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Image 559 of Kentucky : a guide to the Bluegrass state

Part of Kentucky Works Progress Administration Publications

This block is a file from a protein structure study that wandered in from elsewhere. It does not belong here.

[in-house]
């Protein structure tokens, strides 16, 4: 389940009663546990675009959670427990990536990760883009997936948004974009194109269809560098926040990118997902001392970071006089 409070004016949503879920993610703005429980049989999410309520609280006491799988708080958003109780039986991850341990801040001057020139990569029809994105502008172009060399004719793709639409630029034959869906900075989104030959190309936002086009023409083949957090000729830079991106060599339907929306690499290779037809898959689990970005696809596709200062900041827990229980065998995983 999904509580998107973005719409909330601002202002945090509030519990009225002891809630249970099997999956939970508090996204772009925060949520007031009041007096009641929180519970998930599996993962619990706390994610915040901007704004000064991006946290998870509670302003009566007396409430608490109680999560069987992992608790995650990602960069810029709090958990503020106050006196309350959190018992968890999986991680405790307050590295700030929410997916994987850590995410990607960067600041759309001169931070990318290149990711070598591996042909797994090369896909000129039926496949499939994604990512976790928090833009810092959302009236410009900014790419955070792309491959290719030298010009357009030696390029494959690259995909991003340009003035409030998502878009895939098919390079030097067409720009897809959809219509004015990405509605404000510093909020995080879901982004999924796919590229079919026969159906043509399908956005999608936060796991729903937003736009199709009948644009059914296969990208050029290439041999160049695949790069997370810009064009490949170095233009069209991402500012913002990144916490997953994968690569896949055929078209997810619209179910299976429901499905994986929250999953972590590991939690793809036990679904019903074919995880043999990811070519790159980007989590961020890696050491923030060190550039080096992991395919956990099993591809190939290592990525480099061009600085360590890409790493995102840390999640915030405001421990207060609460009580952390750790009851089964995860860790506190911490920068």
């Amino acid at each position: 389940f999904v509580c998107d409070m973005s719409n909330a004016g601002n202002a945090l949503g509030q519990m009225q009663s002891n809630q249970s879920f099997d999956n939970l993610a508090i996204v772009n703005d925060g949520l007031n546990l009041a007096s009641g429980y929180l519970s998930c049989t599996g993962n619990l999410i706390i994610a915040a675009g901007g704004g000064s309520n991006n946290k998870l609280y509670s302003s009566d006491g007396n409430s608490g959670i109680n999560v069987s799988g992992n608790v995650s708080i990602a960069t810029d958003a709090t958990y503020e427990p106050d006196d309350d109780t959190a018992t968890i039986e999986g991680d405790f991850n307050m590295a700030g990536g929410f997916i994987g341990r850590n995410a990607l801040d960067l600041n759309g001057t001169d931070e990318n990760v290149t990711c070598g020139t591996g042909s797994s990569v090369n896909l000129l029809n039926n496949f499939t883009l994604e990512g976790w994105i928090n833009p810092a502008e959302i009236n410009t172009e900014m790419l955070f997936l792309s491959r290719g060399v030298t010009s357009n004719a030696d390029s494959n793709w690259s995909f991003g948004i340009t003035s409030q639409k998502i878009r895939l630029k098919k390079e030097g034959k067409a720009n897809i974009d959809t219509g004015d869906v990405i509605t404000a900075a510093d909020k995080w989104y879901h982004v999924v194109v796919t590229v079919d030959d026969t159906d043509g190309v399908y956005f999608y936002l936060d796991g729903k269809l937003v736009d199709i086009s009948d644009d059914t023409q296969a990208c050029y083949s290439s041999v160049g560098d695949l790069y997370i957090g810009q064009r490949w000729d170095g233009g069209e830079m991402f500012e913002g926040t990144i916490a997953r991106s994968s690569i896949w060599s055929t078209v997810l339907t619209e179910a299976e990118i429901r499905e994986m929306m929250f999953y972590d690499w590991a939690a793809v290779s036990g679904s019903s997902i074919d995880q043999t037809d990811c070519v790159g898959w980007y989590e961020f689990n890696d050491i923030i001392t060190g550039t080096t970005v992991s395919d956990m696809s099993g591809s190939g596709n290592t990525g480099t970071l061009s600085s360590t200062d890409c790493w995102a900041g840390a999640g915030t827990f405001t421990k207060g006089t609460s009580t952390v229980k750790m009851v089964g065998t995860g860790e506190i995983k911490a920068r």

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TOUR I9 44I Left from Baxter on an improved road to HARLAN, I m. (1,197 alt., 4,327 pop.), the coal capital of the State, and seat of Harlan County. First called Mount Pleasant, the town was later renamed to honor Maj. Silas Harlan, who came to Kentucky from Virginia in 1774, and was killed while leading his com- mand at the Battle of Blue Licks (August 19, 1782). The town, in the valley be- tween Big and Little Black Mountains, at the confluence of the three forks of the upper Cumberland River, was a backwoods village for more than 100 years after its settlement in 1819 by a small company of Virginians under the leadership of Samuel Hoard (Howard). Since the coming of the railroad in 1911, the town has become an important lumber shipping point, as well as the center of an extensive bituminous and cannel coal area. Up to 1930 the only labor organization represented in the district was the United Mine Workers of America. Attempts at unionization had been bitterly contested by many of the larger operators; great bitterness developed between employers and employees during the irst widespread strike in 1916. The strike of 1924 closed the mines of the Black Mountain Coal Corporation, one of the larger operators, result- ing in considerable suffering among several hundred families dependent on the mines for a living. In 1931, after the national economic collapse had further re- duced the market for coal, the employees of the Evarts Coal Company struck to maintain wage rates that would keep miners from utter destitution. Both sides resorted to violence, and several miners were killed. The situation was investigated by a Congressional Committee, and on May 6, 1938, the National Labor Relations Board began its prosecution of 44 Harlan County coal operators and former deputy sheriffs (see Tour 4). The trial ended on August 1, 1938, with a hung jury, but on September 1, 1938, a contract was signed by the Harlan County Coal Oper- ators’ Association with the United Mine Workers. The mounds.and rock shelters of this section have yielded many artifacts and skeletons. The best-known site is a Pimmsromc BURIAL Gxourm on Main St., op- ` posite the hotel. The Evmzsom: COLLECTION or INDIAN Ramos (open on request), N. Main St., is unusually ine, including pottery, beads, arrowheads, and various other articles. At the Harlan County Fall Festival, held annually for one week in September at the HARLAN ARMORY, prize farm products and examples of handi- craft are exhibited. The latter include articles made on neighboring farms, where sheep are raised. The farm wives card‘the wool and spin, dye, and weave it into fabric. Between Baxter and Pineville, US 119 is called the Rhododendron Trail because of the profusion of that shrub along the way; it blooms from May or early june to late july. At 165.9 m. is the junction with US 25E (see Tour 4A), at a point 0.4 miles south of Pineville. Tour 20 - Burnside-—Monticello—Albany—Burkesville——Glasgow; 102.3 m., State 90. _ Hard-surfaced roadbed between Burnside and Albany; remainder graveled. Accommodations in larger towns; limited elsewhere.